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The Best Peach Trees for Alabama

By Jacob J. Wright ; Updated September 21, 2017

Alabama's climate and rich soils are prime for peach cultivation. Grown successfully in nearly all areas, key producing counties include Limestone in the north of the state, Clinton in the center, and Mobile in the south. Although 25 varieties of peaches are commonly grown in Alabama, some are more highly regarded for producing their fruits early, mid-season, or late.

Early-Season Varieties

Early-season peach varieties are the first to mature after the March flowering and pollination. They typically begin to ripen on the tree in mid-May, being the first peaches available for consumption. Popular early-season peach varieties include 'Springprince', 'Rubyprince', 'Flordaking' and 'Juneprine'.

Mid-Season Varieties

In late June and early July the mid-season peaches ripen. They flower in March but simply take 2 to 5 weeks longer to mature on the trees than early season peach varieties. In Alabama, 'Harvester', 'Fireprince', 'Redhaven', and 'Loring' are widely regarded for their vigor, fruit quality and hardiness.

Late-Season Varieties

Also flowering in March but taking 4 to 5 months to reach a harvestable size and quality, late season varieties include 'O’Henry' and 'Flameprince'. They typically are ready for picking in late July to mid-August.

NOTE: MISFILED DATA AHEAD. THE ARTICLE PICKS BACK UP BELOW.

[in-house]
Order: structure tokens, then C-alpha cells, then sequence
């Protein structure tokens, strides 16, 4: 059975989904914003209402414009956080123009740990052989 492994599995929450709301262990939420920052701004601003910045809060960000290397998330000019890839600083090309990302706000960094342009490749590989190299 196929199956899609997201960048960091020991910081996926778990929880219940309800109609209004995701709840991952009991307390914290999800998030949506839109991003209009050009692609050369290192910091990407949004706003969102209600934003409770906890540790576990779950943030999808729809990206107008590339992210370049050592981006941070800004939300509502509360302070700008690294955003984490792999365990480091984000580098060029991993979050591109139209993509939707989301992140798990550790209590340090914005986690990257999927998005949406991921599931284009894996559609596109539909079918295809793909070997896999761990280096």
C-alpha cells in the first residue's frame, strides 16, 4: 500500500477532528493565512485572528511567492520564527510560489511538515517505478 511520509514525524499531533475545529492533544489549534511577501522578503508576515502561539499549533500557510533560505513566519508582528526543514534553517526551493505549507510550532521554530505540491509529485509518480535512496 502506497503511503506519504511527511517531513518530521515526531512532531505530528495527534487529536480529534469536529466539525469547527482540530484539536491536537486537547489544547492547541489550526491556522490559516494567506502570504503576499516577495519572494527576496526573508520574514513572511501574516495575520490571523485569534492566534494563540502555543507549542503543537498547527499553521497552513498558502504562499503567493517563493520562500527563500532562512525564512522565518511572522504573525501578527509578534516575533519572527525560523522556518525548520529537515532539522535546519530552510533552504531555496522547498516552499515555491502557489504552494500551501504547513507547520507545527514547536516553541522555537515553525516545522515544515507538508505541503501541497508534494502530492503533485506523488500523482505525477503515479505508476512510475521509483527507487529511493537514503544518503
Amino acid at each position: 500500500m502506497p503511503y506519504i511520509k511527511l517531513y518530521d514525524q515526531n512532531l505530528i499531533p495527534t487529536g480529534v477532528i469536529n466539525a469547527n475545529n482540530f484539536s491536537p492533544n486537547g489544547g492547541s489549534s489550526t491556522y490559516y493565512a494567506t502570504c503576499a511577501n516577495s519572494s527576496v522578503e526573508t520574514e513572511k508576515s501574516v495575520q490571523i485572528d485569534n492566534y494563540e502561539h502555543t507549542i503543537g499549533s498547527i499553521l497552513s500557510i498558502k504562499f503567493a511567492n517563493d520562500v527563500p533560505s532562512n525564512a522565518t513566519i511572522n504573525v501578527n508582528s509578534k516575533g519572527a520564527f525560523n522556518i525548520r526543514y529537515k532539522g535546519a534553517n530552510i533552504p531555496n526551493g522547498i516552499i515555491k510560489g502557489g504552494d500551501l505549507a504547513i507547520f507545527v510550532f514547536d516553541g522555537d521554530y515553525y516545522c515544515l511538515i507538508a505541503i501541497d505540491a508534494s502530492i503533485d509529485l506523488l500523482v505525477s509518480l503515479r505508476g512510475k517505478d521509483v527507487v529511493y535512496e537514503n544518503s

Chilling Requirements

Peach trees have a chilling requirement annually to initiate production of flowers each spring, a process known as vernalization. Depending on the peach variety, certain plants must meet a certain threshold of cold weather each winter to ensure abundant flowering in March. The cold is measured in "chilling hours".

Select and grow the right variety for your area. Gardeners in northern Alabama should grow varieties with a chilling requirement of at least 850 hours. In central Alabama counties, varieties with at least 750 chilling requirements can provide excellent results. Orchards along the Gulf Coast need varieties that flower with a lower chilling range: 450 to 600 chilling hours.

Contact your local Cooperative Extension office to glean recommendations for the best peach varieties for your part of the state, as well as learning about newly introduced varieties and discovering the diversity in peach fruit colors and flavors.

 

About the Author

 

Jacob J. Wright became a full-time writer in 2008, with articles appearing on various websites. He has worked professionally at gardens in Colorado, Florida, Minnesota, New York, North Carolina and Pennsylvania. Wright holds a graduate diploma in environmental horticulture from the University of Melbourne, Australia, and a Master of Science in public horticulture from the University of Delaware.